The name of the free event reflects the concept that digital technology and online activity can be a springboard to social inclusion. The aim is to ensure that people with learning disabilities are more visible and feel more connected to their local areas. Read the rest of the piece here and check this festival page for more information about the weekend.
Working-age ill-health costs the UK economy an annual £100bn, and in a piece for the Guardian online, I give a snapshot of what some employers are doing to improve the health of their staff.
It might be easy to dismiss lunchtime yoga sessions or in-house physio clinics as optional extras (or a “perk”) but the stats on workplace illness suggests a focus on wellbeing makes economic sense. More days are lost through staff sickness in the NHS than elsewhere in the public sector (according to the government’s 2009 Boorman Report) and sick leave costs the health service £1.7bn a year.
Employers are starting to recognise their public health role; almost 400 organisations have, according to latest figures, pledged support for the Department of Health’s public health “responsibility deal”.
You can read the full piece, part of a supplement on physiotherapy, here.
If someone’s arm was broken on TV we would see it bandaged up. If someone had diabetes we would see them receiving insulin. If we see someone had a heart condition we would see them wired up to an ECG machine.
So why when we see people displaying symptoms of mental illness do we usually see this depicted as violent or histrionic, with a focus on the challenge and not the solution?
I am watching closely as this storyline unfolds, not least because we at Time To Change are advising on this to try to ensure as much sensitivity and realism as possible.
Although only in the early stages of the illness, Steve’s behaviour is causing both consternation and confusion for those close to him, and not so close. People are trying to make sense of it all at the moment. Classic symptoms pointing to clinical depression can often be overlooked in the early stages. The programme is cleverly highlighting this and showing the insidious nature of the illness.
I believe it is all around finding the right balance between providing drama for the viewers but also ensuring mental health is not further stigmatised through lazy, damaging scriptwriting. It is a win-win situation for everyone to have mental health storylines depicted with responsibility, authenticity and maturity:
• viewers will gain more awareness of symptoms and treatment
• the programme will receive positive publicity for the research and efforts made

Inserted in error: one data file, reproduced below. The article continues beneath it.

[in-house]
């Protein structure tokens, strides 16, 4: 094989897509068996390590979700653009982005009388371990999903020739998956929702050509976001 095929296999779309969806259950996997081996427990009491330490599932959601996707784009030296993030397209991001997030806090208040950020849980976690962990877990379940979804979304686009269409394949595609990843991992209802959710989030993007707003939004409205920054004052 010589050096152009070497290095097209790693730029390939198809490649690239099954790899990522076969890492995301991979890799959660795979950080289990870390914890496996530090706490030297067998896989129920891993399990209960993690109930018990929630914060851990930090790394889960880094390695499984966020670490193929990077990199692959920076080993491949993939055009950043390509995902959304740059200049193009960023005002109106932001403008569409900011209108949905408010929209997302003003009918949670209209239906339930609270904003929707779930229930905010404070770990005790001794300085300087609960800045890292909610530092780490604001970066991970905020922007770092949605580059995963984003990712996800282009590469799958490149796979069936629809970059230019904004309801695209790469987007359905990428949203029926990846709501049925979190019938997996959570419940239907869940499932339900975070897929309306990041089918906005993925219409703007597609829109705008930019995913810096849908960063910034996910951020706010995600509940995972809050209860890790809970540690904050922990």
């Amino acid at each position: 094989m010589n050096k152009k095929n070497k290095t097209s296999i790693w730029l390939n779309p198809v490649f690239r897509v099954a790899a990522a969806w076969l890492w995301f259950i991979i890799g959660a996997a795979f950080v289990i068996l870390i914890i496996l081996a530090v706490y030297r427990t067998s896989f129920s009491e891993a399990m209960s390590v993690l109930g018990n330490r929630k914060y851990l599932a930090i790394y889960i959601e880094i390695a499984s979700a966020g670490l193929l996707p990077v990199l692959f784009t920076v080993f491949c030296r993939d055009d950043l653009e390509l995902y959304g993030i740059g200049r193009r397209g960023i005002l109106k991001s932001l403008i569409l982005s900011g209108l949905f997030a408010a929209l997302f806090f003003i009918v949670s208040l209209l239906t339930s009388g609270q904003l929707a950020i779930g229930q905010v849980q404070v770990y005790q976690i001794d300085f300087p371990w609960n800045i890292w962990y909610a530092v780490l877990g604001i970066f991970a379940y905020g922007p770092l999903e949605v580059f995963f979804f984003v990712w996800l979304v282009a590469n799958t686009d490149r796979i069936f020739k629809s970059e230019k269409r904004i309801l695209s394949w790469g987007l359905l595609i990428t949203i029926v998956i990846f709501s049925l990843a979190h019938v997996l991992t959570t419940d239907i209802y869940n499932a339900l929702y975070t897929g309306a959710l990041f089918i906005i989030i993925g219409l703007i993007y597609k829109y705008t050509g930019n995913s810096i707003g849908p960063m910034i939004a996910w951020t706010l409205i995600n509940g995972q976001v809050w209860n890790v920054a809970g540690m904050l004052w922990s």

• a powerful anti stigma message will be ultimately delivered.
It is critical to present as authentic a picture of mental health symptoms and treatment as possible to de stigmatise mental illness. The media plays a role that must never be underestimated. It will educate and challenge opinions, it will inform. The viewers opinions and impressions are often influenced by what they see and hear on their TV screens. In advising on the Zak Dingle depression storyline in Emmerdale, I was at pains to reinforce how the illness not only impacts on the sufferer but also the family and significant others.
This is the reality.
The person who is ill does not usually suffer alone, their families/partners have usually cared for them before they seek help and continue to provide care afterwards. I will be watching the Coronation Street storyline to see how those near to Steve are effected by his own deterioration. It must also be realistic in showing the time span of the illness. It would be ludicrous for the viewers to see a decline into severe clinical depression undermined by a miraculous recovery within weeks.
Unfortunately drama that portrays a swift recovery only serves to misinform and mislead. Realism and credibility is then left on the cutting room floor. This is why good research is the key alongside learning the lessons of the past. Lessons need to be learnt and I strongly believe this will be the case in the Coronation Street plot.
Recent research by Time To Change has shown that attitudes are changing as a consequence of responsible media portrayals of mental health. We must not become complacent though and continue to build on the good work so far.
Coronation Street is a very popular soap. Many will be watching for the drama and entertainment element, while others will be scrutinising closely to look for a positive, realistic depiction.
I want these reasons to combine.
I hope nobody is left disappointed or disillusioned. I am excited by this storyline and so should others be. Excited because the storyline will, if successful, leave a seed of hope and a motivation for change in everyone’s minds. That seed will eventually grow into a realisation that when covering the topic of mental health, it is crucial this is responsibly portrayed in the media.